Being a landlord can feel like a never-ending game of cat and mouse, especially when it comes to chasing down tenants for late rent.
You’re not alone if you’ve been left exhausted by this monthly dance of avoid-the-landlord.
Many landlords enforce a late rent fee as a deterrent, and it often works. But it’s not as simple as plucking a dollar amount from thin air.
For those of us in the beautiful state of California, there are a host of laws, regulations, and limitations in place when it comes to how much you can charge for late rent.
Yes, even golden sunshine and coastal breezes come with a side of red tape!
By the end of this article, you’ll understand the complexities and legalities of charging tenants for late rent in California and how much you can ultimately charge your late-paying tenants.
How Much Can California Landlords Charge in Late Rent Fees?
Generally speaking, California landlords can charge 5% to 10% of the monthly rent as a late fee. However, tenants can challenge the late fee, especially if it is above 5% in court.
According to California Civil Code Section 1671, late rent fees must be reasonable and reflect the actual costs incurred by the landlord as a result of the late payment. This means that landlords cannot charge excessive late fees that are disproportionate to the actual costs incurred.
Additionally, landlords must include a late fee provision in the rental agreement in order to charge late fees. The provision must specify the amount of the late fee, the date on which it will be charged, and any other relevant details.
It is important for landlords to understand the laws and guidelines surrounding late rent fees in California to avoid any legal issues or disputes with tenants.
Hiring a property management company can help landlords stay up-to-date on these laws and ensure that their rental agreements are legally sound.
Bounced Check Fees
While the California government does not set a fee for late rent, they do set an amount landlords can charge for bounced rent checks.
A landlord can charge a tenant $25 for a bounced check and $35 for each additional bounced check after.
How to Charge a Late Fee for Rent in California
California law allows landlords to charge a late fee if specified in the lease agreement.
The lease agreement must state the amount of the late fee and the date on which it will be charged. The landlord cannot charge one if the lease agreement does not specify a late fee.
Remember, the late fee must not exceed 10% of the monthly rent.
When writing a lease for a new tenant, make sure that they understand that the late fee is determined in the lease and that they agree to it.
You don’t want to be left with any surprises or complications when you charge your agreed-upon fee for late rent.
Allowing a Grace Period
A grace period in a lease is a specified amount of time after the rent due date, during which a tenant can pay rent without incurring any late fees or penalties.
For example, if a tenant’s rent is due on the first of the month and the lease includes a five-day grace period, the tenant would have until the fifth of the month to pay rent without any late fees. If the tenant pays on the sixth of the month, they would likely be charged a late fee according to the terms of the lease.
It’s important to note that state law does not require landlords to offer a grace period in their lease agreements. However, a grace period in the lease must be clearly stated and cannot be shorter than three days.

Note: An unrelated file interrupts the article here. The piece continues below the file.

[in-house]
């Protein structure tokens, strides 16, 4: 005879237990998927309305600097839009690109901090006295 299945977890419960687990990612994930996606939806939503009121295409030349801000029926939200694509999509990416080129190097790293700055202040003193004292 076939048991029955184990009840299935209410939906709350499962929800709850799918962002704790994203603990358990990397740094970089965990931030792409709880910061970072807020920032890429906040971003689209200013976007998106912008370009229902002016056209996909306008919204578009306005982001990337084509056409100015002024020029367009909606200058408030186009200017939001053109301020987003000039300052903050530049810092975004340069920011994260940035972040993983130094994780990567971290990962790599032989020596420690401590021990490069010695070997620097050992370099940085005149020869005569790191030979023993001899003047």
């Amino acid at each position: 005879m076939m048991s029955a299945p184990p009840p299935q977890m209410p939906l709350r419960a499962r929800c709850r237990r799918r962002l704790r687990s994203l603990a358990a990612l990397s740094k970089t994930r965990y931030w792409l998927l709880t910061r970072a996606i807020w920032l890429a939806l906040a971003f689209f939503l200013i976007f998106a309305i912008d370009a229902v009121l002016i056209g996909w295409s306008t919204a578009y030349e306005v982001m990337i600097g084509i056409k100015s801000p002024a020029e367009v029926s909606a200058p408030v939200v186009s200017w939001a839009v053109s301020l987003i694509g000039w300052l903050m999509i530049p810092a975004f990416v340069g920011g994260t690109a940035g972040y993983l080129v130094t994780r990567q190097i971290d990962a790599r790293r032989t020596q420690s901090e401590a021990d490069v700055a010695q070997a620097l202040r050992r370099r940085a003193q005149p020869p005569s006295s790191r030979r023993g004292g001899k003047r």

What Happens if a Landlord Charges a High Late Rent Fee in California?
Charging too much for late rent in California can result in legal consequences for the landlord. If a landlord charges more than the legal limit, the tenant can take legal action against the landlord.
In addition to legal consequences, charging too much for late rent can also damage the landlord-tenant relationship.
Tenants may become resentful and less likely to pay rent on time in the future. It is important for landlords to follow the late rent fee laws to maintain a positive relationship with their tenants.
When Can California Landlords Evict a Late-Paying Tenant?
Under California law, a landlord can start the eviction process when a tenant fails to pay rent on time.
The landlord must first give the tenant a three-day notice to pay rent or quit. This notice must be in writing and must specify the amount of rent owed. If the tenant does not pay the rent within three days, the landlord can file an unlawful detainer lawsuit to evict the tenant.
It is important to note that a landlord cannot start the eviction process until the rent is actually late.
If the tenant has a grace period for paying rent, the landlord cannot start the eviction process until that grace period has passed.
Landlord also cannot proceed with the eviction process if the tenant pays the rent before the three days eviction notice has expired.
Avoid Legal Troubles and Late-Paying Tenants with Lotus Property Services
California landlords must juggle a ton of information. From knowing local restrictions and state regulations to ensuring tenants are happy to maintaining the value of your rental property, it’s a lot to keep track of.
One of the most effective ways to successfully manage your California rental property while maximizing your ROI and avoiding legal troubles and bad tenants is by working with a property management company like Lotus Property Services.
Our expert team of multilingual real estate professionals ensures your property is in excellent condition, tenants pay rent on time, and your rental business is in compliance with California laws.
Never fret about overcharging in late rent fees or collecting late rent at all, for that matter. With Lotus Property Services, we’ll handle everything to keep your California rental property running smoothly so you can cash your rental checks each month – on time!
Request a free rental analysis to see how much your California rental property can earn each month today!